Maschine or Akai

Sampler and Sampling discussion (techniques, tips and tricks, etc.)
KVRAF
8263 posts since 2 Dec, 2004 from North Wales

Post Thu Mar 21, 2019 12:12 am

The mpc is not realy a DJ Tool, it’s basically a pattern based midi sequencer and sampler. It samples, edits samples and plays back samples. It’s. An also record audio in a liniar way (so you can male a track using short chained patterns and then record a single vocal track over the top). It’s more of a DAW than. DJ tool in my opinion.
PC + S49 MK2, Studio One, BWS, Live (+PUSH2), FL Studio, Renoise, Reason, X32 Desk, Hardware Synths (Summit, Hydrasynth, DM12, P8), A4 + RYTM, MPC Live, Poly Tracker, Eurorack, TD27 V Drums, Guitars, Basses, Amps and Pedals

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KVRAF
3888 posts since 15 Aug, 2003 from seattle

Post Thu Mar 21, 2019 12:51 am

SLiC wrote:
Thu Mar 21, 2019 12:12 am
The mpc is not realy a DJ Tool, it’s basically a pattern based midi sequencer and sampler. It samples, edits samples and plays back samples. It’s. An also record audio in a liniar way (so you can male a track using short chained patterns and then record a single vocal track over the top). It’s more of a DAW than. DJ tool in my opinion.
I consider it a drum sampler and sequencer, with a few soft synths, and performance options thrown in for good measure. It's IMO going to be a good companion for Ableton Live in live situations.

Mostly I just like using it as a drum and other samples addition to a DAW, it works flawlessly for me as a hardware drum machine synced to DP10, Live, Reaper etc. and takes zero resources from the computer in sync mode. When it's time to finish the song you can even instantiate the VSTi and open up everything you did in stand alone in the DAW of your choice. No one seems to mention this, but a lot of full featured sequencers like MPC or Maschine suck up massive mounts of CPU as VSTi's and you can get around that pretty dammed easily with the MPC Live.

KVRAF
8263 posts since 2 Dec, 2004 from North Wales

Post Thu Mar 21, 2019 1:22 am

Yeh, I would agree with all of that. Its a hardware sampler/sequencer to me, I am in my 50's so I am used to working with hardware samplers connected to a record player and that's what I continue to do.
I realise others record in to their computer for this but I like to be out of the box sometimes and the MPC is also great for sequencing my hardware synths (along with my Octotrack). I have a project studio and often have 4-5 people in my space, they cant all be on the main studio DAW, instruments help!

You could make an argument for any item of hardware being replaced by software, but I am happy my studio is full of hardware and not just a laptop on a desk, but as I said before, its whatever makes you happy, music should be fun!!
PC + S49 MK2, Studio One, BWS, Live (+PUSH2), FL Studio, Renoise, Reason, X32 Desk, Hardware Synths (Summit, Hydrasynth, DM12, P8), A4 + RYTM, MPC Live, Poly Tracker, Eurorack, TD27 V Drums, Guitars, Basses, Amps and Pedals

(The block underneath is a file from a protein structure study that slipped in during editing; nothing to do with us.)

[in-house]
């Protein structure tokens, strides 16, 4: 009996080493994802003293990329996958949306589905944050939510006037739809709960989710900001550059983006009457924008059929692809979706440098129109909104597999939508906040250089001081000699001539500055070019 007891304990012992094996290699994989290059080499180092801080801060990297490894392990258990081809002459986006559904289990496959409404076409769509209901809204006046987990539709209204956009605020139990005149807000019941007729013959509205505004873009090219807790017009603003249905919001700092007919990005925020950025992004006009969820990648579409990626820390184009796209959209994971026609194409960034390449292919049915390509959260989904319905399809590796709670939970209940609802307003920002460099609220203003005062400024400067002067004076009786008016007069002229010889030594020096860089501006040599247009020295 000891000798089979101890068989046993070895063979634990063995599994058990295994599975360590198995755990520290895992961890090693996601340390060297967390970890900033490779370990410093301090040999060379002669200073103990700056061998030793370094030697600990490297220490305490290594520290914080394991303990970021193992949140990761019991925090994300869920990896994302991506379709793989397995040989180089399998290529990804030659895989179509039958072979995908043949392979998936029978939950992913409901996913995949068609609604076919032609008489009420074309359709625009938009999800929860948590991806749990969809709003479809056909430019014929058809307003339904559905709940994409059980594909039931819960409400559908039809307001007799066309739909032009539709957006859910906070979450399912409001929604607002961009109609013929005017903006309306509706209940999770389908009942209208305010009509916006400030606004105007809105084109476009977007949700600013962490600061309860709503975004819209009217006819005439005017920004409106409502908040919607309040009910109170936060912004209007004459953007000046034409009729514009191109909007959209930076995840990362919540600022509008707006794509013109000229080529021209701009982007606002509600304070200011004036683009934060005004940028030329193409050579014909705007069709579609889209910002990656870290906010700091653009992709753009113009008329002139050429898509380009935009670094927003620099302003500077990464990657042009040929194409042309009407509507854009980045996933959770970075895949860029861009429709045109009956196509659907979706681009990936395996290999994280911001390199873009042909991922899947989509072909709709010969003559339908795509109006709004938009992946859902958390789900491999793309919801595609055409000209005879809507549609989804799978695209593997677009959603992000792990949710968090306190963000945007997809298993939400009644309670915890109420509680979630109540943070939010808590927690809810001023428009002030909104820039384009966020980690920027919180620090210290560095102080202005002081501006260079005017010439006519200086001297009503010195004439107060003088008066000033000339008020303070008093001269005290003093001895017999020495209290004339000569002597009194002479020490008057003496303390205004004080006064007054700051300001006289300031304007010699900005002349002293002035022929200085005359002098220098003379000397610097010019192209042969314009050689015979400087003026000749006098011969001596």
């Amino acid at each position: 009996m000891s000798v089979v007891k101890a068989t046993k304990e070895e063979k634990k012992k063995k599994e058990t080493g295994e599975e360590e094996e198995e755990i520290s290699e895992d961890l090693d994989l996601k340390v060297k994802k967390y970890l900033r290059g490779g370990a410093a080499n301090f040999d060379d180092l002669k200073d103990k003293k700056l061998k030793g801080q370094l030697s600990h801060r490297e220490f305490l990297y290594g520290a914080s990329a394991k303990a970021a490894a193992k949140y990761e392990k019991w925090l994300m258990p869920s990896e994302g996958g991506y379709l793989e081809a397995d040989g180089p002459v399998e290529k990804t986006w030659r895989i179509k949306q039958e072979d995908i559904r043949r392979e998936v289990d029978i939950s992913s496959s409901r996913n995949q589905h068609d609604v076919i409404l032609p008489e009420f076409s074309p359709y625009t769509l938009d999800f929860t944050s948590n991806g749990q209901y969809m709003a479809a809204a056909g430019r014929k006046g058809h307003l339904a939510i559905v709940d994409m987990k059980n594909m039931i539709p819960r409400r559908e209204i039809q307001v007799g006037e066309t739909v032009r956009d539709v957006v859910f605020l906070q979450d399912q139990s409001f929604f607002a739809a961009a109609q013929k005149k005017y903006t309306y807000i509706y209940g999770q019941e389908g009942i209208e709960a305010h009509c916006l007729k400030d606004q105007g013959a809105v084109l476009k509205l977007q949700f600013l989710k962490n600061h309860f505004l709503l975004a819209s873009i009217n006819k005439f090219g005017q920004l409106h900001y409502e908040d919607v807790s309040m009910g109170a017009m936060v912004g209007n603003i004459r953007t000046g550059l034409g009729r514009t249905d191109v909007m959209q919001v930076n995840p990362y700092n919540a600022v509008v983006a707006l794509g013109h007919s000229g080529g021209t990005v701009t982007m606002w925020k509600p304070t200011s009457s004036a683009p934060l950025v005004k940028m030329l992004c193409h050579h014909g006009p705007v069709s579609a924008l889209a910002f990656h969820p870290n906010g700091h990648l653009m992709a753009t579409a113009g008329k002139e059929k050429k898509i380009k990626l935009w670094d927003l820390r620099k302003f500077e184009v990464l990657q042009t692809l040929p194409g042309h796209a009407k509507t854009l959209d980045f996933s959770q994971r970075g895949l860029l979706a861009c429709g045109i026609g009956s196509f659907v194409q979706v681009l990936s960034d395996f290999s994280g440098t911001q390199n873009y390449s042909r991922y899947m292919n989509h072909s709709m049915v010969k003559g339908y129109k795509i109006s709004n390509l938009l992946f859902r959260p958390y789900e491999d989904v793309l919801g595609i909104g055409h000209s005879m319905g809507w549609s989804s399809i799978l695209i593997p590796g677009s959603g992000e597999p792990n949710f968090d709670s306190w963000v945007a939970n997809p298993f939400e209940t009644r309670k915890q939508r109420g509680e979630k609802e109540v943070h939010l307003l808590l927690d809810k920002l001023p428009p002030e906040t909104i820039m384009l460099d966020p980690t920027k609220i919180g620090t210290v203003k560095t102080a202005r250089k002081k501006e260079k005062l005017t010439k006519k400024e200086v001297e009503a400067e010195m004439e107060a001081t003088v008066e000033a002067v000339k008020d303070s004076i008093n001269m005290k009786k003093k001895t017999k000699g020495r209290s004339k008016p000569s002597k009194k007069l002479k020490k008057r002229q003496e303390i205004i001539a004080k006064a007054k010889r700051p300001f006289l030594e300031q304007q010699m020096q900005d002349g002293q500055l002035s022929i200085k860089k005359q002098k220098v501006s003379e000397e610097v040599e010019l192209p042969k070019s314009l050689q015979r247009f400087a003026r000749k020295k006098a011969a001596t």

KVRAF
8263 posts since 2 Dec, 2004 from North Wales

Post Thu Mar 21, 2019 1:25 am

telecode wrote:
Wed Mar 20, 2019 6:44 pm
bmanic wrote:
Wed Mar 20, 2019 6:54 am
If you only use basic sample triggering and processing and some basic non-CPU intensive synths then a few generations old i5 will be plenty enough to make huge complex songs.

This is exactly what the MPC is built on. It has a very slow crappy CPU inside it, running Linux as the operating system. Thus it allows you a limited amount of polyphony for sample triggering and only offers very basic synthesizers coded by AIR Music Technology.. which also offers some synths on the PC and Mac platforms, all of them really CPU friendly.

The problem is that as soon as you get a "real" computer you expect much more from it than a standalone box, which is also a computer but sort of hidden. It's a weird psychology.
still looking into it. what i don't get about the MPC LIve is, is this thing a DJ tool?

I see it comparted to a Toriaz.

https://www.pioneerdj.com/en-us/product ... /overview/
Why not just download it and try it- the hardware does the same as the software version other than hosting VSTs

https://www.akaipro.com/mpc-software-2
PC + S49 MK2, Studio One, BWS, Live (+PUSH2), FL Studio, Renoise, Reason, X32 Desk, Hardware Synths (Summit, Hydrasynth, DM12, P8), A4 + RYTM, MPC Live, Poly Tracker, Eurorack, TD27 V Drums, Guitars, Basses, Amps and Pedals

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Banned
2290 posts since 24 Mar, 2015 from Toronto, Canada

Post Thu Mar 21, 2019 2:49 am

SLiC wrote:
Thu Mar 21, 2019 1:25 am
telecode wrote:
Wed Mar 20, 2019 6:44 pm
bmanic wrote:
Wed Mar 20, 2019 6:54 am
If you only use basic sample triggering and processing and some basic non-CPU intensive synths then a few generations old i5 will be plenty enough to make huge complex songs.

This is exactly what the MPC is built on. It has a very slow crappy CPU inside it, running Linux as the operating system. Thus it allows you a limited amount of polyphony for sample triggering and only offers very basic synthesizers coded by AIR Music Technology.. which also offers some synths on the PC and Mac platforms, all of them really CPU friendly.

The problem is that as soon as you get a "real" computer you expect much more from it than a standalone box, which is also a computer but sort of hidden. It's a weird psychology.
still looking into it. what i don't get about the MPC LIve is, is this thing a DJ tool?

I see it comparted to a Toriaz.

https://www.pioneerdj.com/en-us/product ... /overview/
Why not just download it and try it- the hardware does the same as the software version other than hosting VSTs

https://www.akaipro.com/mpc-software-2
thanks will try it. :tu:

My kid told me about the new Akai Force so I checked out the online stuff about it. The Force I am finding might be a bit of a toy item in that I can't see myself every moving to a product like that. But the MPC, maybe.

Goning off to checkout the discussions on the MPC forums as well.
🌐 Spotify 🔵 Soundcloud 🌀 Soundclick